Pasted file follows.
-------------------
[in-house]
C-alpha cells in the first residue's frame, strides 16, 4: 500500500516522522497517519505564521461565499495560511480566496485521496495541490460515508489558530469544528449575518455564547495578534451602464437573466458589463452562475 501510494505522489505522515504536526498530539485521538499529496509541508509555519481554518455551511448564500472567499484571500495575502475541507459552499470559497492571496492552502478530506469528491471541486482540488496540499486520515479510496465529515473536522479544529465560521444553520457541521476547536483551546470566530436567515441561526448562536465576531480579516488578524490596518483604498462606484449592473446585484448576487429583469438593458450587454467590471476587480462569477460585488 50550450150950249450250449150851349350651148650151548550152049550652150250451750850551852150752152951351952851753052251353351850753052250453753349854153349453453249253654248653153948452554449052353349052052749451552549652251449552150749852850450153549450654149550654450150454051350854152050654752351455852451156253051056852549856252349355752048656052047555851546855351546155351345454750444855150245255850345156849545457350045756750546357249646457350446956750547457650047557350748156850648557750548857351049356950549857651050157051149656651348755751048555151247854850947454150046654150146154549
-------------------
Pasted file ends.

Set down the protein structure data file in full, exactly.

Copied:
[in-house]
C-alpha cells in the first residue's frame, strides 16, 4: 500500500516522522497517519505564521461565499495560511480566496485521496495541490460515508489558530469544528449575518455564547495578534451602464437573466458589463452562475 501510494505522489505522515504536526498530539485521538499529496509541508509555519481554518455551511448564500472567499484571500495575502475541507459552499470559497492571496492552502478530506469528491471541486482540488496540499486520515479510496465529515473536522479544529465560521444553520457541521476547536483551546470566530436567515441561526448562536465576531480579516488578524490596518483604498462606484449592473446585484448576487429583469438593458450587454467590471476587480462569477460585488 50550450150950249450250449150851349350651148650151548550152049550652150250451750850551852150752152951351952851753052251353351850753052250453753349854153349453453249253654248653153948452554449052353349052052749451552549652251449552150749852850450153549450654149550654450150454051350854152050654752351455852451156253051056852549856252349355752048656052047555851546855351546155351345454750444855150245255850345156849545457350045756750546357249646457350446956750547457650047557350748156850648557750548857351049356950549857651050157051149656651348755751048555151247854850947454150046654150146154549